What is a BAW Filter?

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- everything RF

May 22, 2019

Bulk Acoustic Wave (BAW) Filters are compact, low-cost RF filters that can be used in a wide range of applications up to 6 GHz. Like SAW Filters, BAW filters also operate by converting electrical energy into acoustic or mechanical energy on a piezoelectric material. Since they can operate at higher frequencies, BAW filters are used for many of the new LTE bands above 1.9 GHz. They are also highly effective for LTE/Wi-Fi coexistence filters. Compared to SAW filters, BAW filters can operate at higher frequencies, are less sensitive to temperature changes, however, are more expensive.

A BAW filter has interdigital transducers (IDTs) to convert electrical energy to mechanical acoustic waves that travel through the surface of the piezoelectric material and are stored in it. But the acoustic waves propagate vertically as shown in figure below.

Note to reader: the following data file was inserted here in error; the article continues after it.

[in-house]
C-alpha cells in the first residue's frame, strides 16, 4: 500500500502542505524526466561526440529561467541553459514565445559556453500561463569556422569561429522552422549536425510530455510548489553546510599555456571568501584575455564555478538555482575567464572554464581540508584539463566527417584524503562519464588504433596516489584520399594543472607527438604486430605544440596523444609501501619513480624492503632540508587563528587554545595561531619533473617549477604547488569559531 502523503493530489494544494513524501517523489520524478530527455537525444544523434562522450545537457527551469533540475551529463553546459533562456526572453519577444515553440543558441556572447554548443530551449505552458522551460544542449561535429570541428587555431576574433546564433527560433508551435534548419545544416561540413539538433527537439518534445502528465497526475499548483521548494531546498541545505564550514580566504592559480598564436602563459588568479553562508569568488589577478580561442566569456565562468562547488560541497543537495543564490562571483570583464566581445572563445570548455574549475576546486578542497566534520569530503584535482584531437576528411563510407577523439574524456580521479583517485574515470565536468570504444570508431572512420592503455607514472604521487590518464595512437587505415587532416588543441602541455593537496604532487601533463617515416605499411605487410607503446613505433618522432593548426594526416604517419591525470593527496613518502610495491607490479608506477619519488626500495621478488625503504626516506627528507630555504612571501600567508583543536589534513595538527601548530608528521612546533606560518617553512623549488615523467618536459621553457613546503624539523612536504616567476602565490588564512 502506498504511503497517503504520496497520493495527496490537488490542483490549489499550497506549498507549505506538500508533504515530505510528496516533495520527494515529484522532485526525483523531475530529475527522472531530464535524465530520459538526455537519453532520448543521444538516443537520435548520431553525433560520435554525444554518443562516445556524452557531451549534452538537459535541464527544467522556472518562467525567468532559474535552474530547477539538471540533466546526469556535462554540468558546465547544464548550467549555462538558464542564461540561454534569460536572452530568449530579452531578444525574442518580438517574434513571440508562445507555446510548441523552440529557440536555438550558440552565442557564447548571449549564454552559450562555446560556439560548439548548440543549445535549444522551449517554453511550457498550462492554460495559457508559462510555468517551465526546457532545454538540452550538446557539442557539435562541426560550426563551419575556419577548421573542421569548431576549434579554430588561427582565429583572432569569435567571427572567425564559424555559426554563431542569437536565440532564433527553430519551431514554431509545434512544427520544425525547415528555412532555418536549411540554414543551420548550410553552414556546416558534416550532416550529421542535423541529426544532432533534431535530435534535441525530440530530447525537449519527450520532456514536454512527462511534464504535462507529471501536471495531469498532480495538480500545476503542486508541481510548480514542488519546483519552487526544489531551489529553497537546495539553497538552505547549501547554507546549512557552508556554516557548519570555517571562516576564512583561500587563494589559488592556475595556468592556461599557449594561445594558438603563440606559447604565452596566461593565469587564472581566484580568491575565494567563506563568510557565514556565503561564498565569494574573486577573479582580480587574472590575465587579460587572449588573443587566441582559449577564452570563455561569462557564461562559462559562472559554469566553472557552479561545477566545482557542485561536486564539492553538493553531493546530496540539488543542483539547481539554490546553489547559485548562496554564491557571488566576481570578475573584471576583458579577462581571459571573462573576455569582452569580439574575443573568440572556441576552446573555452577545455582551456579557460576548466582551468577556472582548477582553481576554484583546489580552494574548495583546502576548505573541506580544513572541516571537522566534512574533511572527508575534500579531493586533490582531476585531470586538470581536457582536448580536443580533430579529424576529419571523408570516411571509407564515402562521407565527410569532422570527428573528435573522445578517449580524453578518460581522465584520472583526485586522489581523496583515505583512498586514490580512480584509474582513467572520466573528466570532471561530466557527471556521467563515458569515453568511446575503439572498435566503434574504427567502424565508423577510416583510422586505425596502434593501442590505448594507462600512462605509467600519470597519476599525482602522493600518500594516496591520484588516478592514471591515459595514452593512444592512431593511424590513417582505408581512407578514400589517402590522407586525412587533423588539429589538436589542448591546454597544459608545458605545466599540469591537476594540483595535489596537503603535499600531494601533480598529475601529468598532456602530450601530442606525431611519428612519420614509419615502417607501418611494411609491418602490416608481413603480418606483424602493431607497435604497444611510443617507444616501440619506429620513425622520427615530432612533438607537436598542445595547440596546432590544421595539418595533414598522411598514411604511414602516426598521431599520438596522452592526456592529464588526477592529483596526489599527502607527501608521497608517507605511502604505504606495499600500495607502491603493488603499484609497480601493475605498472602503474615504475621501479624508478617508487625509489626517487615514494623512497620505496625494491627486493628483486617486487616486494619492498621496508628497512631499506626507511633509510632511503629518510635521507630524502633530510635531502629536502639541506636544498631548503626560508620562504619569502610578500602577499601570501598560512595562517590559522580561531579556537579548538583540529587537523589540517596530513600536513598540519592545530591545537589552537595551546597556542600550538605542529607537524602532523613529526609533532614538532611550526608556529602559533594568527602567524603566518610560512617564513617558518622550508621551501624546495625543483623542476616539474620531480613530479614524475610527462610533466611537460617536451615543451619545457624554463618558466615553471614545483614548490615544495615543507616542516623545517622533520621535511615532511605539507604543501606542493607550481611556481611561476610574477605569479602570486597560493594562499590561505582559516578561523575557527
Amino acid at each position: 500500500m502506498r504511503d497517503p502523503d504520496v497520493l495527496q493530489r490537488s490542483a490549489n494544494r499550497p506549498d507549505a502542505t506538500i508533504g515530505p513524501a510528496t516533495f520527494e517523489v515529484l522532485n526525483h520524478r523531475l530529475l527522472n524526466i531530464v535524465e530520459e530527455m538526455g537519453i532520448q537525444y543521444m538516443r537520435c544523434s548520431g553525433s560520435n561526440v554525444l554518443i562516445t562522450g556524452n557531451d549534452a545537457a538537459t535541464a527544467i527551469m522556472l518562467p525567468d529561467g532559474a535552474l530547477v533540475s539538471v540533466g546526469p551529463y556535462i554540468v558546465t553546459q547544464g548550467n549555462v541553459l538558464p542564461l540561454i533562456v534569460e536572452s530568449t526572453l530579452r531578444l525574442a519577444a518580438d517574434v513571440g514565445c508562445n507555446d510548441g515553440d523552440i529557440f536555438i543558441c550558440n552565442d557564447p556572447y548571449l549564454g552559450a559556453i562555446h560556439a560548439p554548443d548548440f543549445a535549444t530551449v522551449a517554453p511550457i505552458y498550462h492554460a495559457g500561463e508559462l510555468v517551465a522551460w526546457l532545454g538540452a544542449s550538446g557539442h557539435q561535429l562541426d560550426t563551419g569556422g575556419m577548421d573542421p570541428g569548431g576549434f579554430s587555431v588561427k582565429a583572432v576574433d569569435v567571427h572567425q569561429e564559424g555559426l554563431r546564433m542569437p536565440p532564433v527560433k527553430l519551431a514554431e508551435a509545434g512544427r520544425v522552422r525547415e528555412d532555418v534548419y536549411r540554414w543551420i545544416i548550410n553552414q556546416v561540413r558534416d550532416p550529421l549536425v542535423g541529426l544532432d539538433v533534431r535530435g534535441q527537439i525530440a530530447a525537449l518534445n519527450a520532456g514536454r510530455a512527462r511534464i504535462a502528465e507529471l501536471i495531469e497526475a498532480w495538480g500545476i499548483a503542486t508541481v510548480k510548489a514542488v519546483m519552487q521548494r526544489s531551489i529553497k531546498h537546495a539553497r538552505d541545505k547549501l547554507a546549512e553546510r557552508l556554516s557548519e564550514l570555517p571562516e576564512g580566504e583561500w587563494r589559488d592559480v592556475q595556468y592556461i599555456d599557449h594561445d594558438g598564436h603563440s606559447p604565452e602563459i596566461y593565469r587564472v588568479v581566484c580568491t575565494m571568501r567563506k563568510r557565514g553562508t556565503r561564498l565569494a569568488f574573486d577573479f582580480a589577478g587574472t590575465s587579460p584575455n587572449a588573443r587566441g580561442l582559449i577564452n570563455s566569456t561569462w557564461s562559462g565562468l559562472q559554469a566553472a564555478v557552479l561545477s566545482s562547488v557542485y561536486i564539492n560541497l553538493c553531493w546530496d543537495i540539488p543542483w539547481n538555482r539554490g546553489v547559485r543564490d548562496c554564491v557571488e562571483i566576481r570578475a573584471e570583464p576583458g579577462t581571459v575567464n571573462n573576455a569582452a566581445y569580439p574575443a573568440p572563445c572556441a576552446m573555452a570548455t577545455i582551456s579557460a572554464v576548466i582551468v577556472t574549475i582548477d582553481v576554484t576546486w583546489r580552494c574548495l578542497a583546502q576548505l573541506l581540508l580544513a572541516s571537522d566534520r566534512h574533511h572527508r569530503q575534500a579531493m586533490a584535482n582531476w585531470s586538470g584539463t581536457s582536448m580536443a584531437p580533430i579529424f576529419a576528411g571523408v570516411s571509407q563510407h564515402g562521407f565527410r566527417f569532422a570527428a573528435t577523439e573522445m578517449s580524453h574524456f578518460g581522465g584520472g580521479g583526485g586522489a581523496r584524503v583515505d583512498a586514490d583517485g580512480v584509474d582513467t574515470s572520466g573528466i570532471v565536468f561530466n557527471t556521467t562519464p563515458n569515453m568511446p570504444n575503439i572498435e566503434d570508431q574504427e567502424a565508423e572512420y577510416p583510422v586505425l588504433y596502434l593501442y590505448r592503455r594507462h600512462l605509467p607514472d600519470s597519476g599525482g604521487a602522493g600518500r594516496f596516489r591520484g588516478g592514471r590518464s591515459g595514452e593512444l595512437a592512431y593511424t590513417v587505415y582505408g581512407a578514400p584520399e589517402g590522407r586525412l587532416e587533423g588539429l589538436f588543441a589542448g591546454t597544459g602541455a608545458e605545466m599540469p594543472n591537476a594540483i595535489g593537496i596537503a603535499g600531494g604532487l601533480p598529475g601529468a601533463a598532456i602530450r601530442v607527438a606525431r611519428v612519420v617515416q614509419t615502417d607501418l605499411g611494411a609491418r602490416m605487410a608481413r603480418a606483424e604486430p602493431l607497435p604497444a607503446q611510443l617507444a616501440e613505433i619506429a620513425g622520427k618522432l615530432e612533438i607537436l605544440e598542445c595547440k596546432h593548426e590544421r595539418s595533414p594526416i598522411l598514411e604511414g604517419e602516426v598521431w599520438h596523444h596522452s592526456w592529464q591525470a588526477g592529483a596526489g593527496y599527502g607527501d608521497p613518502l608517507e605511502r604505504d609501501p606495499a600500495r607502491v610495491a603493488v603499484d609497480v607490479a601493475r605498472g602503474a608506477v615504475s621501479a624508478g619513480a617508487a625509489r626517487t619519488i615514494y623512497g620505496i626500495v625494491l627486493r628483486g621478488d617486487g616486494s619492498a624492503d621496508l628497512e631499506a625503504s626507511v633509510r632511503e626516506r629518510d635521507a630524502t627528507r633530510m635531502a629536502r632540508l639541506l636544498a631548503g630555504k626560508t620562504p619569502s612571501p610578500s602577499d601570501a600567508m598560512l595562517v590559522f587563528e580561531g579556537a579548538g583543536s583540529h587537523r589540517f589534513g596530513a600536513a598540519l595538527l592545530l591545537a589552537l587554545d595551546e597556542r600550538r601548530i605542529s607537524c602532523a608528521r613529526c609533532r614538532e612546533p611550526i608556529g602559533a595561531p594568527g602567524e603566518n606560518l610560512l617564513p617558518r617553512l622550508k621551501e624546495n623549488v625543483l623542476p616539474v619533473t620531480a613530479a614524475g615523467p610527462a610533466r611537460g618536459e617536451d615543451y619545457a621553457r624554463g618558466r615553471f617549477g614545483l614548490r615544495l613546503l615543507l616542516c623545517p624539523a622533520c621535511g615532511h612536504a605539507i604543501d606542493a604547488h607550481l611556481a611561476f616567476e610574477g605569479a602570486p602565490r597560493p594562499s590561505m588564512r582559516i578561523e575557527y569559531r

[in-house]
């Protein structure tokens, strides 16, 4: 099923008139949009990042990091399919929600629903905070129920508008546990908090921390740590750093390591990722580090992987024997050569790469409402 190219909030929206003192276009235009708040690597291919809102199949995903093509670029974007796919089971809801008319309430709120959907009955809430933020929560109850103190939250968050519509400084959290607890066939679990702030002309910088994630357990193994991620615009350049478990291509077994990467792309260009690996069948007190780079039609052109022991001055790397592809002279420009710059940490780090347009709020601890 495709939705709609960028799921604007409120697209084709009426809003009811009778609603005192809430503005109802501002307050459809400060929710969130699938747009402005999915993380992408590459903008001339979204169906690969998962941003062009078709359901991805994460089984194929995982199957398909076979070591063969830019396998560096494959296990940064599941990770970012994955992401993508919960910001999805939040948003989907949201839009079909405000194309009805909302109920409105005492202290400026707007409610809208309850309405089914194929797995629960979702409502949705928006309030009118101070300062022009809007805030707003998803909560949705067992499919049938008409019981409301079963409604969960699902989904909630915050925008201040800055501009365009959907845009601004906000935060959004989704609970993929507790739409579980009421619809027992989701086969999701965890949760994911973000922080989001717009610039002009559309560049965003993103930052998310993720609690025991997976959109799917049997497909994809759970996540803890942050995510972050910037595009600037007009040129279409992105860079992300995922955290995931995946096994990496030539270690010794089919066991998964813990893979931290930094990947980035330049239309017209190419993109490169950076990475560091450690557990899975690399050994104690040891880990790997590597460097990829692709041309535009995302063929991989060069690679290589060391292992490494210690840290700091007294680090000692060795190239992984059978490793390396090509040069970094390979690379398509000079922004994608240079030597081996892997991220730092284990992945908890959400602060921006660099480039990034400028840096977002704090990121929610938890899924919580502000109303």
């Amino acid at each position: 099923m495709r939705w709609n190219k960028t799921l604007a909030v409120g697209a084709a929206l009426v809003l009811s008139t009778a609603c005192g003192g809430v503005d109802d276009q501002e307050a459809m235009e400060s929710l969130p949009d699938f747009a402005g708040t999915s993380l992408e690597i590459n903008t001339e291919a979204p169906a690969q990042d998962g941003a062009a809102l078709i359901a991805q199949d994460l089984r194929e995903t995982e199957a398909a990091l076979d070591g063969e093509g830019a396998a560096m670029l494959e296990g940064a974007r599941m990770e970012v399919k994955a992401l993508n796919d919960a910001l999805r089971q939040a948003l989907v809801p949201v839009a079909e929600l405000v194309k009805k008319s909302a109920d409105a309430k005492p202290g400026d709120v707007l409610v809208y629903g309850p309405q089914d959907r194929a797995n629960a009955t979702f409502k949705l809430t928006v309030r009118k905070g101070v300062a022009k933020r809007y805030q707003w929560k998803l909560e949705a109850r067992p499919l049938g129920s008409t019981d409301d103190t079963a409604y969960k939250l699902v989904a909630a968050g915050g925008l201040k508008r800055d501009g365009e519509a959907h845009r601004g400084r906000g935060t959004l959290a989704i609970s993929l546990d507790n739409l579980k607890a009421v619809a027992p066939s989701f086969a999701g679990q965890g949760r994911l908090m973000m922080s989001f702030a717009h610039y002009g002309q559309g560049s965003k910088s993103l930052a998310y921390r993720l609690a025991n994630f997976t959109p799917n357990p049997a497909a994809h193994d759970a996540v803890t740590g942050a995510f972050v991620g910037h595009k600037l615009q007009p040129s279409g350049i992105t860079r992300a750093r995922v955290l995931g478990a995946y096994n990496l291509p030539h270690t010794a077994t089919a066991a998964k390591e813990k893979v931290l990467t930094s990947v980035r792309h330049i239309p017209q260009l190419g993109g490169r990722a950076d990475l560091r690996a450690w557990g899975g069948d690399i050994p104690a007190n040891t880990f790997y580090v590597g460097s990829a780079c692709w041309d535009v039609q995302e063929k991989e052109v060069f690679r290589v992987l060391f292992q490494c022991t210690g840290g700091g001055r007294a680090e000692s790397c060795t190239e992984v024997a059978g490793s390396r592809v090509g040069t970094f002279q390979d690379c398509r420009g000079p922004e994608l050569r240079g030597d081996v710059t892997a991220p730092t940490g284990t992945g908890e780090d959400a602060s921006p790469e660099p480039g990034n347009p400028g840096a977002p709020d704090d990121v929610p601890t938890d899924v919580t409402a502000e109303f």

BAW filters have a quartz crystal substrate with metal patches on the top and bottom side of the quartz. These metal patches excite the acoustic waves, which propagates vertically between them to form a standing acoustic wave. The resonant frequency is determined by the thickness of the slab and the mass of the electrodes.

To keep the waves from escaping into the substrate, there are two main configurations of BAW filters:

An acoustic Bragg reflector is created by stacking thin multiple layers of alternating materials with varying refractive index to prevent the waves from escaping into the substrate. This type of BAW filter is called as solidly-mounted resonator BAW or BAW-SMR device.

An alternative approach, called a film bulk acoustic resonator (FBAR), etches a cavity underneath the active area, creating suspended membranes.